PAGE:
In a country awash with weapons and militia groups from its decades of civil war, Lebanon's government has rarely had the military authority nor the political unity fully to implement its laws. When security forces have destroyed illegal crops in the past, the farmers and their armed protection squads have retaliated by attacking their bases. Previously, The Telegraph watched as, just meters from the historical Baalbek Roman ruins, hashish growers besieged and fired upon a police station. The act was revenge, they said, because that morning the station's unhappy policemen had dared to burn their plants. The growth of Mr Shamas' militias is also a symptom of the Syrian war: throughout the country's history, with every period of political and economic turmoil, the drugs trade has burgeoned.
After Lebanese independence the government tried to eradicate the the drug industry that had existed in the Bekaa since the Ottoman empire. But the efforts were abandoned after the outbreak of the Lebanese civil war in 1975. Militias and political groups alike used the industry to fund the war: increases in global demand pushed prices sky high and made it simply too lucrative to abolish. As well as growing opium and trafficking heroin, the Bekaa region produced 1,000 tons of cannabis year in this period, according to the agricultural co-operative in the area.
In the 1990s, when the Syrian military occupation of the country began, the United States pressured Damascus to crack down on the trade. An American agricultural loan imported 3,000 dairy cows in the hope of building alternative industries on which the Bekaa valley residents could depend. A United Nations Development Program of crop substitution was also implemented. The program cost the agency $300 million every year to run, and, whilst marijuana growing was reduced, government corruption meant that most of the aid money never reached Bekaa residents.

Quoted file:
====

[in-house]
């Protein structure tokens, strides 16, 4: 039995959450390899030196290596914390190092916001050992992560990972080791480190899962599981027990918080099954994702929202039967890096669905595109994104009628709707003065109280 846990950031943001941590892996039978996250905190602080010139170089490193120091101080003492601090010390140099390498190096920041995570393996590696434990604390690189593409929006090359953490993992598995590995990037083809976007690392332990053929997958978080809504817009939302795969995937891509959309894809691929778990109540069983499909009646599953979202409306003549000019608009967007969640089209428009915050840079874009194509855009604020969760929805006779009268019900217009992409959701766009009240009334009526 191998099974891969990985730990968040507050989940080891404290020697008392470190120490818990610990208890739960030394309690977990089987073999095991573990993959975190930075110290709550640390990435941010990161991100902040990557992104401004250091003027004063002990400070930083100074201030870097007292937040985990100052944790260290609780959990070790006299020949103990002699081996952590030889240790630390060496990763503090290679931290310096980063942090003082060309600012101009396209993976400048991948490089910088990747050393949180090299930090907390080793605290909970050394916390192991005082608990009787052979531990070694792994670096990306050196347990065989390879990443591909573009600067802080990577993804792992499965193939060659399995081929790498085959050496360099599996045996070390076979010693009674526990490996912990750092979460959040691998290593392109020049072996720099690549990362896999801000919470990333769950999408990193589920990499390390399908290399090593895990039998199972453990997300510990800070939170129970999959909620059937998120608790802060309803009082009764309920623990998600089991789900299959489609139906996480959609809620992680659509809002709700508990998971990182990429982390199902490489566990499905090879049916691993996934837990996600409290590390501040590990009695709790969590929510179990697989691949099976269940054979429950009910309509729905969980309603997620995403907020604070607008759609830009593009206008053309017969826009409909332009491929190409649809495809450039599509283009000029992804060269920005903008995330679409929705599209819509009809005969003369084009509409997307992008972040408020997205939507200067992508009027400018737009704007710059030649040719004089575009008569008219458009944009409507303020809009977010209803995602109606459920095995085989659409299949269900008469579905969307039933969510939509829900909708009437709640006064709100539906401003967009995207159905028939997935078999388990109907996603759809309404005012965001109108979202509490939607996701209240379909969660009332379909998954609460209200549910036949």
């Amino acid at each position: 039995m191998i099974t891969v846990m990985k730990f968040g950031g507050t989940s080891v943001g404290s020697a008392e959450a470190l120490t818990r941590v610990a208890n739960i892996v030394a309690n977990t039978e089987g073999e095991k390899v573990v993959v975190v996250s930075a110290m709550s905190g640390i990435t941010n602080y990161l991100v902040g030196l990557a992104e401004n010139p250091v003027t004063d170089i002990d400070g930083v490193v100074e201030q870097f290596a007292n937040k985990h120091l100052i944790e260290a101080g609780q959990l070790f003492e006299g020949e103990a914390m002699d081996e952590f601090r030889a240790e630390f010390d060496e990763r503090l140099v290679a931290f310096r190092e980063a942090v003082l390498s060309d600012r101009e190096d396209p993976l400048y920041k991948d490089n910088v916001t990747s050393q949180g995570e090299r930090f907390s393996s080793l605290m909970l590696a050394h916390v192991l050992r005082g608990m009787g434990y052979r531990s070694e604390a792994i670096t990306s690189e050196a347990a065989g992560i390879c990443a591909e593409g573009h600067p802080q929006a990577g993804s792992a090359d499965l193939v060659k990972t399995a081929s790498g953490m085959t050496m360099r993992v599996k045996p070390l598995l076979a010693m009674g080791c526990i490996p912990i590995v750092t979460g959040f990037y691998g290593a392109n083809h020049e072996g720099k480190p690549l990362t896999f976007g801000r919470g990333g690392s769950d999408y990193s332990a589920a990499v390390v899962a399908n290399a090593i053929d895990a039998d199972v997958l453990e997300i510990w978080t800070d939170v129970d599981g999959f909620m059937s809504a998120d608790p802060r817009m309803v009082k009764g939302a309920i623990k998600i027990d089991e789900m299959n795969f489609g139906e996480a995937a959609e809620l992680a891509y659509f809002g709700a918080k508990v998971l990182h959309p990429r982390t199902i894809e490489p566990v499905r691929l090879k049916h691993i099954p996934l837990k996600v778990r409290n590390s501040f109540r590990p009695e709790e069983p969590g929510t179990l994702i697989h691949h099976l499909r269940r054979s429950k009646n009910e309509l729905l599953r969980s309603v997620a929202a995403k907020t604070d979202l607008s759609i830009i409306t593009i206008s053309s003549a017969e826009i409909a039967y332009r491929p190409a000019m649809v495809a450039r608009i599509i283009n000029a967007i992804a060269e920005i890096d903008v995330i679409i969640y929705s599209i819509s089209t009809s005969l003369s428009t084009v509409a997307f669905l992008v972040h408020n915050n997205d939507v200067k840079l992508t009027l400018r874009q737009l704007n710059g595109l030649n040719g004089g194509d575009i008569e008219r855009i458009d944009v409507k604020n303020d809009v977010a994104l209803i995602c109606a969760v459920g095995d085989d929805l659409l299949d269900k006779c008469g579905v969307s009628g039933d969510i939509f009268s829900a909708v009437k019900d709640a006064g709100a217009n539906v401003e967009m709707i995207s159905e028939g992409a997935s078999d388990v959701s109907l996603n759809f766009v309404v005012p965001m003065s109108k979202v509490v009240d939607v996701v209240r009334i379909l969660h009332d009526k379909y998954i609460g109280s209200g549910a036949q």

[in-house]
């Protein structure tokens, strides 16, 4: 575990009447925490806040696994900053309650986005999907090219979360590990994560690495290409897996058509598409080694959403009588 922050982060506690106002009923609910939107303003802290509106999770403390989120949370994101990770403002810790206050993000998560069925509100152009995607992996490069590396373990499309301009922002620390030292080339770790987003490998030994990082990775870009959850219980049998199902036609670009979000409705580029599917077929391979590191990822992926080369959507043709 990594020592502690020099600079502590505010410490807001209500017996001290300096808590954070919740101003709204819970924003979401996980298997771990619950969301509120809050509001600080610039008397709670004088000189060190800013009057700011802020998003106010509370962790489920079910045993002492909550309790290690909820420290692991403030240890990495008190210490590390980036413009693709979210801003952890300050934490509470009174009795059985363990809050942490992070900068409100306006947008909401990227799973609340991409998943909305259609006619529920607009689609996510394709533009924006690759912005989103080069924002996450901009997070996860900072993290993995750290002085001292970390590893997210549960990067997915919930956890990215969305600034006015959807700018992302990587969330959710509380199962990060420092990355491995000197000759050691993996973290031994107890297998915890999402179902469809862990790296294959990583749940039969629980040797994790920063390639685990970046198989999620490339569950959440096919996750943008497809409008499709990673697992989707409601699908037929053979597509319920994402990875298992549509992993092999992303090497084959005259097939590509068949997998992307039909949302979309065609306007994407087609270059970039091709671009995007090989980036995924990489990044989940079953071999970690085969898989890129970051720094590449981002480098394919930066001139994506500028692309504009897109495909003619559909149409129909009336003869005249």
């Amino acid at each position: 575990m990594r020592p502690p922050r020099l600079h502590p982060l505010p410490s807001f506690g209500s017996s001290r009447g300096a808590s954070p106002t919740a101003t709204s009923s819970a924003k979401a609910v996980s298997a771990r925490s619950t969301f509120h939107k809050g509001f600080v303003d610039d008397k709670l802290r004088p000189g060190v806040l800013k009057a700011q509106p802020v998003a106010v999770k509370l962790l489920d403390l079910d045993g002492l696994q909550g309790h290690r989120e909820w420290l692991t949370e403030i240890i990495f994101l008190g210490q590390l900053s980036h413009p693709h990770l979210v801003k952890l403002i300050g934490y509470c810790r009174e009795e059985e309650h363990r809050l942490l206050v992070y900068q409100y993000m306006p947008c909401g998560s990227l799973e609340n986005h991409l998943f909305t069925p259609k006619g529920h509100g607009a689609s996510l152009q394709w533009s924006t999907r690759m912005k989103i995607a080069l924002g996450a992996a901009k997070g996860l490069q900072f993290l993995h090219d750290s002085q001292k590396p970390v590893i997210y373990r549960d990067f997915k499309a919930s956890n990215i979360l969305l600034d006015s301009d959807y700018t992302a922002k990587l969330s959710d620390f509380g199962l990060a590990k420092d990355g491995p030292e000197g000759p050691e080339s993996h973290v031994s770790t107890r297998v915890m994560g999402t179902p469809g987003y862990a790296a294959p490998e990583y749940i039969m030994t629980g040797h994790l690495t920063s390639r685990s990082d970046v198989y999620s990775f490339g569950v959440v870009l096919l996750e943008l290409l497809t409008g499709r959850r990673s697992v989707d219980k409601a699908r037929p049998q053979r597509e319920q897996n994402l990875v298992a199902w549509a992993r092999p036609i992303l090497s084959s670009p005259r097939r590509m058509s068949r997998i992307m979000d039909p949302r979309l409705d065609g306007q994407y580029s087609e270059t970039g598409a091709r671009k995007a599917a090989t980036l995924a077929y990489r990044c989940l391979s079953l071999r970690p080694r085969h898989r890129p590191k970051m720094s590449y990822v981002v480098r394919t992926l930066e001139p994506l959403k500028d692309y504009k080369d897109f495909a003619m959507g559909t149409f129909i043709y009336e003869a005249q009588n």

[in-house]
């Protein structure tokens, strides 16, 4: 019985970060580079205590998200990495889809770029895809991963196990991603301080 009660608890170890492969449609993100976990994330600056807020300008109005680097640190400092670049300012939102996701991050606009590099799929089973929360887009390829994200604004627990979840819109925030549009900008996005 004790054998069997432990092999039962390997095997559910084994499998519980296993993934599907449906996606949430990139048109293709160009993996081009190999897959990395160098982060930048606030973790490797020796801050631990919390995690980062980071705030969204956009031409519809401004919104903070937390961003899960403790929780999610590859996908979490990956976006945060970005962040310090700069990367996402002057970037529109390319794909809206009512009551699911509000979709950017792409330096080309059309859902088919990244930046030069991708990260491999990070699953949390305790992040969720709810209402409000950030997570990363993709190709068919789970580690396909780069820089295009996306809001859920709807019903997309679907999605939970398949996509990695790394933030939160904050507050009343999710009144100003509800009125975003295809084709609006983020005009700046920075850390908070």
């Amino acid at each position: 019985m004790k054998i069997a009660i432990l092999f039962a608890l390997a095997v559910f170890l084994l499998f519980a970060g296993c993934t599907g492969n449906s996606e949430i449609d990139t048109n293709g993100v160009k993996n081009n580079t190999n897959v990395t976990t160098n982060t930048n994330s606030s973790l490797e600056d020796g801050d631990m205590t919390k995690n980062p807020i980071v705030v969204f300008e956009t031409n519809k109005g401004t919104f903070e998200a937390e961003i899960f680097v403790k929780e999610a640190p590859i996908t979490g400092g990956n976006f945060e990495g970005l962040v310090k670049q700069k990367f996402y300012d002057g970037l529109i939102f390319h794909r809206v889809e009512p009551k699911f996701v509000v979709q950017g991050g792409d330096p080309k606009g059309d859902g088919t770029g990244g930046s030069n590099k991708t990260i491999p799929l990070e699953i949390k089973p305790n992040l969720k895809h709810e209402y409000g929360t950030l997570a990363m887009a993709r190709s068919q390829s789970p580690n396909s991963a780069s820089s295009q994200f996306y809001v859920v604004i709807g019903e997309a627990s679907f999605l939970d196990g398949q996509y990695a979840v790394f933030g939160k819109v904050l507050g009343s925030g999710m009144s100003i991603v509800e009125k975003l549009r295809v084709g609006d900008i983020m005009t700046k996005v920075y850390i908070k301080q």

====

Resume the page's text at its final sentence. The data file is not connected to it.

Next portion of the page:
Unable to make a living by growing cannabis, and with the replacement industries undeveloped, impoverished farmers began to protest against the Syrian occupation of Lebanon. Amid rising anti-Syrian sentiment in the years before its troops withdrew, Damascus quietly stopped destroying marijuana crops in an attempt at appeasement. Since then Beirut has, to come extent, done the same, farmers said. And with each cycle of leniency a new kingpin emerged.
At the start of the new century Jamal Hamieh was the drug lord of the region. Protected by a private army, Time magazine reported the lavish parties he threw for Syrian intelligence officials and New York gangsters alike. Now that role is ascribed to Mr Shamas. So confident is he of his power that he speaks on the record, and allowed The Telegraph to film the three tons of hashish in his factory - just part of the crop he has gathered this year. Two years ago, speaking live on Lebanese television, he fingered Col. Adel Mashmouchi, the then head of the country's counter narcotics, for corruption, accusing him of extracting large bribes from the farmers and taking cuts from cocaine imports. Mr Mashmouchi and his team were also investigated by the country's prosecution for a related incident.
This time however, with no end in sight for the Syria conflict, and mounting pressure on Lebanon not to succumb to its sectarian violence, the future for the Bekaa's hash growers appears bright.
Perhaps in acknowledgement of the difficulties on cracking down on the drug industry, Walid Jumblatt, former warlord and still an influential politician, has announced his unequivocal support for legalising marijuana.
Mr Shamas said: "The families and clans of the Bekaa have come together after they suffered hunger. They couldn't afford diesel for heating or education for their children.
“It is for this that we started this confrontation with the government. Until the situation improves we will not go away."
By Ruth Sherlock - The Telegraph/Dec. 24, 2014